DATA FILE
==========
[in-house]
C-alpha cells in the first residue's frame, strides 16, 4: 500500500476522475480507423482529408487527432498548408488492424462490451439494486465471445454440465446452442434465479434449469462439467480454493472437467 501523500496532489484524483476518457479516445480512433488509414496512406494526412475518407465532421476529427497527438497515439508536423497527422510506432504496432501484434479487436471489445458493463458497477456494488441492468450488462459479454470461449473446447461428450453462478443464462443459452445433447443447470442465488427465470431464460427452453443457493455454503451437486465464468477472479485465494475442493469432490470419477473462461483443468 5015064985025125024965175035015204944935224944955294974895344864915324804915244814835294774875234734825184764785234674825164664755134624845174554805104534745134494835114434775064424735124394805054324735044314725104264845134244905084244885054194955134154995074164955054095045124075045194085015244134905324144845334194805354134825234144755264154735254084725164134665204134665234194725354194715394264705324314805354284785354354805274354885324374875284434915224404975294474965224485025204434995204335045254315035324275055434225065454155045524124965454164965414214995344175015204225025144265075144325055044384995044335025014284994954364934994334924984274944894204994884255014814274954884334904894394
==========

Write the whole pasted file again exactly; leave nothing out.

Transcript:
[in-house]
C-alpha cells in the first residue's frame, strides 16, 4: 500500500476522475480507423482529408487527432498548408488492424462490451439494486465471445454440465446452442434465479434449469462439467480454493472437467 501523500496532489484524483476518457479516445480512433488509414496512406494526412475518407465532421476529427497527438497515439508536423497527422510506432504496432501484434479487436471489445458493463458497477456494488441492468450488462459479454470461449473446447461428450453462478443464462443459452445433447443447470442465488427465470431464460427452453443457493455454503451437486465464468477472479485465494475442493469432490470419477473462461483443468 5015064985025125024965175035015204944935224944955294974895344864915324804915244814835294774875234734825184764785234674825164664755134624845174554805104534745134494835114434775064424735124394805054324735044314725104264845134244905084244885054194955134154995074164955054095045124075045194085015244134905324144845334194805354134825234144755264154735254084725164134665204134665234194725354194715394264705324314805354284785354354805274354885324374875284434915224404975294474965224485025204434995204335045254315035324275055434225065454155045524124965454164965414214995344175015204225025144265075144325055044384995044335025014284994954364934994334924984274944894204994884255014814274954884334904894394